The ATO has cracked down on SMSF trustees who have breached the Superannuation Industry (Supervision) Act 1993 (Cth) (SIS Act). The recent crackdown is the result of a number of SMSF trustees prematurely accessing their superannuation funds. Non-compliance with the SIS Act can have serious consequences for SMSF trustees. Outcomes include fines imposed by the Federal Court and, potentially, the SMSF being wound up.
In Deputy Commissioner of Taxation (Superannuation) v Ryan  FCA 1037 the Federal Court fined 2 individual SMSF trustees $20,000 each for loans to SMSF members and other withdrawals from their SMSF in contravention of the SIS Act.
SMSF trustees should be mindful of the options available to the ATO to act against trustees who breach the SIS Act and the importance of ensuring their SMSF is a compliant fund.Kate Latta, Maddocks Lawyers
The Ryans were the individual trustees, and the only members, of the Lawryan Family Superannuation Fund. It was found that over a 3-year period between June 2009 and June 2012, the Ryans withdrew nearly $210,000 from their SMSF in 68 transactions, leaving a minimal balance. The withdrawals were treated as loans, but were undocumented and unsecured, no interest was paid and no repayment date agreed.
The Federal Court of Australia held that the Ryans had contravened the following sections of the SIS Act:
The Court imposed a combined fine of $40,000 to be paid over 3 years, disqualified the Ryans from being the trustees of a superannuation entity and rolled their remaining superannuation benefits into a public superannuation fund.
The Ryans were also ordered to pay the ATO's costs.
This case acts as a reminder to SMSF trustees of:
One way that SMSF trustees can manage and monitor their superannuation law compliance is by ensuring any transactions, or investments of the fund, are carried out in accordance with the fund's investment strategy and are appropriately documented.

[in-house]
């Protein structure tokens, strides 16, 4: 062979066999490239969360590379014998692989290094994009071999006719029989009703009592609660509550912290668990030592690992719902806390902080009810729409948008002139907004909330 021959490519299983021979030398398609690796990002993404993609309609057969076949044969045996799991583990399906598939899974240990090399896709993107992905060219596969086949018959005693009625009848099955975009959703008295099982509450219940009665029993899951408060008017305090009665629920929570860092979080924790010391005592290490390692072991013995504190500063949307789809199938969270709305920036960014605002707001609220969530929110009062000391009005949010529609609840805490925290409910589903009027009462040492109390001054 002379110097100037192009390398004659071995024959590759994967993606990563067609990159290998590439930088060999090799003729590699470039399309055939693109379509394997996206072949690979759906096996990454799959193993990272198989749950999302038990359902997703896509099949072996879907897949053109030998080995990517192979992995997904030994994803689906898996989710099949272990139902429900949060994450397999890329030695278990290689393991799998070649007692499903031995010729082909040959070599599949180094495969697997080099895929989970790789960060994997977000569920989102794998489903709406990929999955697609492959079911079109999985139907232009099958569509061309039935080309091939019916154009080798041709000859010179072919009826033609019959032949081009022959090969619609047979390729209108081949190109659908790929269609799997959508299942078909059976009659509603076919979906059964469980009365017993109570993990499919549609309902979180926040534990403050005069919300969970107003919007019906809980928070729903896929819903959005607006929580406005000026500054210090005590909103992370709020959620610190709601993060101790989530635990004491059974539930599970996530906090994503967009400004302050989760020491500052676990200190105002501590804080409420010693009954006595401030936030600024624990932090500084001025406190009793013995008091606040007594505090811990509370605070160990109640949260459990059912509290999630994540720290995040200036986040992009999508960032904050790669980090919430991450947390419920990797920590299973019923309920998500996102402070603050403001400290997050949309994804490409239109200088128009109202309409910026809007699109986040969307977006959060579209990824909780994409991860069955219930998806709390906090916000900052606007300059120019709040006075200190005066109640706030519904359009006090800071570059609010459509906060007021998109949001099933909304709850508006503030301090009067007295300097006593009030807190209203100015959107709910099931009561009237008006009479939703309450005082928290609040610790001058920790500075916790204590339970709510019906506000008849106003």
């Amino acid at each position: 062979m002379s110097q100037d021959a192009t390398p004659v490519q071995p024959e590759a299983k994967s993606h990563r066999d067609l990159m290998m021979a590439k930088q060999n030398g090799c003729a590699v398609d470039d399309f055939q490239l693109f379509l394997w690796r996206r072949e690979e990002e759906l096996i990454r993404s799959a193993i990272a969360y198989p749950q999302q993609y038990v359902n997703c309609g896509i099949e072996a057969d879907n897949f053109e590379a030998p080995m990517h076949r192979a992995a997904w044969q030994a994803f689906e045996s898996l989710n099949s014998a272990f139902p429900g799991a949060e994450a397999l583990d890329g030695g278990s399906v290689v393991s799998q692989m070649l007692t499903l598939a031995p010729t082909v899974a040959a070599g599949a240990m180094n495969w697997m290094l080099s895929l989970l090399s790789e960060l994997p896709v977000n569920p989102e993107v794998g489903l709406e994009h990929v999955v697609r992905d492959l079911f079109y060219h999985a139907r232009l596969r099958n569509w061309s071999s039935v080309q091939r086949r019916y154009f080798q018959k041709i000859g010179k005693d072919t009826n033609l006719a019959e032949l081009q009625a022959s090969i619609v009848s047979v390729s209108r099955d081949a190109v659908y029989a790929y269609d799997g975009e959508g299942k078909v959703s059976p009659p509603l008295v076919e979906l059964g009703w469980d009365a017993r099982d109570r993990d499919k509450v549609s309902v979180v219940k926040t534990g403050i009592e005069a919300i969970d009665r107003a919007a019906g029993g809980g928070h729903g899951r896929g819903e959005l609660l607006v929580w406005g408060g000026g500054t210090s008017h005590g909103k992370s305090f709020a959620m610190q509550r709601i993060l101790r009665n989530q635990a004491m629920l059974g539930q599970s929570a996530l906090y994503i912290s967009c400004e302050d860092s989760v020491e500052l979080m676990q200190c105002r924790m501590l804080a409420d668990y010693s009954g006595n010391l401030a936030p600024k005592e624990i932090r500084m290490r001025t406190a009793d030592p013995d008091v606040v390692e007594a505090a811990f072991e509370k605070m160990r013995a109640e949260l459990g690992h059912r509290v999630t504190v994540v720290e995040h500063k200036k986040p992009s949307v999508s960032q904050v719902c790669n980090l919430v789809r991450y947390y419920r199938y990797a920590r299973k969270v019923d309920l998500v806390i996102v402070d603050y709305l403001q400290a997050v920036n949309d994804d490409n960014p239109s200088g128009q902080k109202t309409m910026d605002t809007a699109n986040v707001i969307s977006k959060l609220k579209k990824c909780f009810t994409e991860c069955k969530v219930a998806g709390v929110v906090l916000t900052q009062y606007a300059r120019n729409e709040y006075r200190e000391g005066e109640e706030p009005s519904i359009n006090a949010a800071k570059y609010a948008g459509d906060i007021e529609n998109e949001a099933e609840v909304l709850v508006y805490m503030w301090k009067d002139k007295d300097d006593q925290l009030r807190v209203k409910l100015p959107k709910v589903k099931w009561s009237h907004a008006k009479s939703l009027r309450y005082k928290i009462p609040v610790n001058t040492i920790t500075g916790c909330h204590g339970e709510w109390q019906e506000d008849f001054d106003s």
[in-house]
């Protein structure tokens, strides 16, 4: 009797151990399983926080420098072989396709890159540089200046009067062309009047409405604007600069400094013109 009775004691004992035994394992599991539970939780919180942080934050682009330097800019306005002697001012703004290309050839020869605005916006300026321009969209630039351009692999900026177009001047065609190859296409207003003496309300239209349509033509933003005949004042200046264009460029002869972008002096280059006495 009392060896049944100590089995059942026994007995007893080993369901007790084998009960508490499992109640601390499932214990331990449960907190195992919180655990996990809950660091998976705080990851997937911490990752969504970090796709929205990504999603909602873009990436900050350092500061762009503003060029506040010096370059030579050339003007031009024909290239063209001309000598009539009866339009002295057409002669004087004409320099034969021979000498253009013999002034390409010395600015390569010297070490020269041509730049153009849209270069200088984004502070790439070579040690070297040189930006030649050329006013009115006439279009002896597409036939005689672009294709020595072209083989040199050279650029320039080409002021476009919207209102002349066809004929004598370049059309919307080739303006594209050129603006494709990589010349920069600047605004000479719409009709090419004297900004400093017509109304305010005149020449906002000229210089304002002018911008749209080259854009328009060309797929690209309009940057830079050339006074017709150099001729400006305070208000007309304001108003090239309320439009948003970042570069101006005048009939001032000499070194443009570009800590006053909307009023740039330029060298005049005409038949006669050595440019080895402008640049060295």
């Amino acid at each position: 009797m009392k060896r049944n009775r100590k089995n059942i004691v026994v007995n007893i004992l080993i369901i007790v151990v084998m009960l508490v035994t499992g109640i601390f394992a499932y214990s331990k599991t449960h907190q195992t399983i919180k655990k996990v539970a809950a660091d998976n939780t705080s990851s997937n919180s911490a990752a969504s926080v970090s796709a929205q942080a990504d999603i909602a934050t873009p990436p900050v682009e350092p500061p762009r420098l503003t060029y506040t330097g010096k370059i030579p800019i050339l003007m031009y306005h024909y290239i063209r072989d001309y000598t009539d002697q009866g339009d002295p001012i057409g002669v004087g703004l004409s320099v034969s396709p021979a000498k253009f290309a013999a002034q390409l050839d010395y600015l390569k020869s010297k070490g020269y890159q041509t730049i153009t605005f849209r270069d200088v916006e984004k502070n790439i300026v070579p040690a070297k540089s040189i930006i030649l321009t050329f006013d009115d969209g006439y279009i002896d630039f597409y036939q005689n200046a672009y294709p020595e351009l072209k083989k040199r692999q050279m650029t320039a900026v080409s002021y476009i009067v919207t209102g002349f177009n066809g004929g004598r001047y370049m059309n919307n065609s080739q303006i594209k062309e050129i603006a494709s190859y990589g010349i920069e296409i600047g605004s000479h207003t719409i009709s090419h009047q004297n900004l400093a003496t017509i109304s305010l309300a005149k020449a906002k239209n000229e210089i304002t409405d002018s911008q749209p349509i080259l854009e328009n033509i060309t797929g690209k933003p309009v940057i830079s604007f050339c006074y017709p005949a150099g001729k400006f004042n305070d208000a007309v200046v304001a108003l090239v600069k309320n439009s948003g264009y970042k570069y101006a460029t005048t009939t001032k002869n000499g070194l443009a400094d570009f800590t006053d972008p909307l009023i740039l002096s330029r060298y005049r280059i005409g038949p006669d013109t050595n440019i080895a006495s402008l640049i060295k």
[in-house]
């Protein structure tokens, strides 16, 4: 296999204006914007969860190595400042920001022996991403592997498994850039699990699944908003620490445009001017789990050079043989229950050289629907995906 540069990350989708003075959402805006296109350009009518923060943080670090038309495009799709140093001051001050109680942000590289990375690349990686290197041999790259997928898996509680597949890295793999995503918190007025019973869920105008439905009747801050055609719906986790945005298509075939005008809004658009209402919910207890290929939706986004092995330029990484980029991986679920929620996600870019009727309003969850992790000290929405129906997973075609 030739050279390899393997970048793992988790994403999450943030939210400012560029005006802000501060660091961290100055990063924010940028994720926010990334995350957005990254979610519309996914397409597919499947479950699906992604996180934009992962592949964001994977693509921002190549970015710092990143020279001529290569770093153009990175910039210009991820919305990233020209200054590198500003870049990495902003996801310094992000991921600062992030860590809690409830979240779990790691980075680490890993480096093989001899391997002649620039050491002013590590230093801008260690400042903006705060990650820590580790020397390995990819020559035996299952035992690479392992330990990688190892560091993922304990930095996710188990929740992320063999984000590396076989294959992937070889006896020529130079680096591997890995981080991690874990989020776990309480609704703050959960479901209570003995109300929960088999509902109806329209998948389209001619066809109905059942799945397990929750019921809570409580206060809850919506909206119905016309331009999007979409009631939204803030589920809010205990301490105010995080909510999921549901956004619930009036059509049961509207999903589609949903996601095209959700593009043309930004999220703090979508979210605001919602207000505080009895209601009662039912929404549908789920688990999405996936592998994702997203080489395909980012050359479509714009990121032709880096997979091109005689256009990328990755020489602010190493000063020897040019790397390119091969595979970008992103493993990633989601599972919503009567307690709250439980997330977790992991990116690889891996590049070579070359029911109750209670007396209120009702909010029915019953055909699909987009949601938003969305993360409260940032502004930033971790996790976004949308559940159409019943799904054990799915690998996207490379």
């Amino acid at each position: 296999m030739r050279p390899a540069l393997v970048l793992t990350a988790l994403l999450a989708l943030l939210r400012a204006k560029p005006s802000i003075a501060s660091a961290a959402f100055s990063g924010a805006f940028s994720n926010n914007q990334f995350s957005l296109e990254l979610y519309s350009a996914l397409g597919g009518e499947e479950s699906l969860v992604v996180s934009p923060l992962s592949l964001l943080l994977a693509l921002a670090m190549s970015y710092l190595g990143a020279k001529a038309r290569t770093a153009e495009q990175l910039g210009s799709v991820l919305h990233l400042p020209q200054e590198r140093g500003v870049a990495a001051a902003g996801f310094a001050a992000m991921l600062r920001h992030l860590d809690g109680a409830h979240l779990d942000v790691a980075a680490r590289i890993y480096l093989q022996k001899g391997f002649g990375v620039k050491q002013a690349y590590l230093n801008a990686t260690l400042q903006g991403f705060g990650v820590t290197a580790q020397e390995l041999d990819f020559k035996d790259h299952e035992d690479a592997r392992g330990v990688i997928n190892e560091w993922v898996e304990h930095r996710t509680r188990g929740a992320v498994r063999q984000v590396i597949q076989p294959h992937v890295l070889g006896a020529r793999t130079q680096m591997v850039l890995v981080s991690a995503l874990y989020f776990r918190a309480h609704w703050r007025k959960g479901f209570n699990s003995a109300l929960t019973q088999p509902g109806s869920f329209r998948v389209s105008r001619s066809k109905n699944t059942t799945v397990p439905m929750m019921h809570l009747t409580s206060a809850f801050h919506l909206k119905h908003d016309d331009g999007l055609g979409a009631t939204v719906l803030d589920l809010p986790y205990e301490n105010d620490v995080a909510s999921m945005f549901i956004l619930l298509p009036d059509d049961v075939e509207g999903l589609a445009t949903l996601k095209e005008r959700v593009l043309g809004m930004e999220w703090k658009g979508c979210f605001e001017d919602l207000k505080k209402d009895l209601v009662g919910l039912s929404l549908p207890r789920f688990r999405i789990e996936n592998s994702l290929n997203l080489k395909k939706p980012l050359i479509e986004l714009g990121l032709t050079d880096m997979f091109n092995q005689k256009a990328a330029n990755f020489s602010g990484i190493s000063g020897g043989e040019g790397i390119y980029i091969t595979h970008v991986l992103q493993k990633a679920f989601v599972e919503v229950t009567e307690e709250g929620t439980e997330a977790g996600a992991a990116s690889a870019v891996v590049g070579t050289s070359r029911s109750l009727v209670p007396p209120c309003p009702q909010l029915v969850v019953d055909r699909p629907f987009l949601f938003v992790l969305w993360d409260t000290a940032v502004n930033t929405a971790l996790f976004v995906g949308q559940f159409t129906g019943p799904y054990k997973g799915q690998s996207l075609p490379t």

Superannuation law requires all SMSFs to have an investment strategy (or strategies). The SMSF's investment strategy sets out the SMSF's investment objectives and specifies the types of investments the fund can make. The investment strategy should be in writing and must:
If SMSF trustees are considering investing in an asset type not permitted under the investment strategy, this should indicate to them that they need to get advice before proceeding. If they proceed without this advice, there is a risk that the trustees will contravene the investment strategy and, the governing rules of the SMSF.
Following the fund's investment strategy is just one way that SMSF trustees can help to ensure their investments will comply with the law. However, this will not always guarantee compliance, so trustees should ensure they generally understand their obligations and seek advice when they are in doubt.
SMSFs must be audited annually. Any contraventions may be discovered by the SMSF's auditor, and it is most likely that they will request that the trustees correct the contravention immediately. Auditors are obliged to report contraventions to the ATO.
In the case of more severe contraventions, the ATO has the power to require the trustees to enter into a plan to rectify the contravention, with or without necessarily imposing any sanctions.
If the circumstances require sanctions to be imposed in order to protect the members' retirement incomes, the ATO may, by written notice given to the trustees, direct the trustees not to dispose of, or otherwise deal in a particular way with, any of the assets of the SMSF until the notice is revoked. In more serious cases, the ATO may fine, suspend, remove or disqualify one or more trustees.
SMSF trustees and directors of corporate SMSF trustees are required to make a specific declaration before commencing to act as a trustee or director. A copy of the declaration form is available from the ATO website, and is also provided with relevant Cleardocs SMSF packages. The declaration sets out key obligations of SMSF trustees. It is important that SMSF trustees read and understand this document before signing it and, if necessary, seek professional advice.
For more information, contact Maddocks on (03) 9288 0555 and ask to speak to a member of the superannuation team.
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Paul is a Special Counsel in the Maddocks Commercial team with particular expertise in commercial agreements for the supply of goods and/or services, the Personal Property Securities Act 2009, the National Consumer Credit Protection Act 2009 and the National Credit Code and the Australian Consumer Law.
Paul's key areas of practice include:
Before joining Maddocks, Paul was employed for 13 years with the Victorian Department of Justice, principally as a Deputy Registrar in the Victorian Magistrate's Court, but also as a legislation, policy and project officer for the Department.
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For more information, contact Maddocks on (03) 9258 3555 and ask to speak to a member of their team.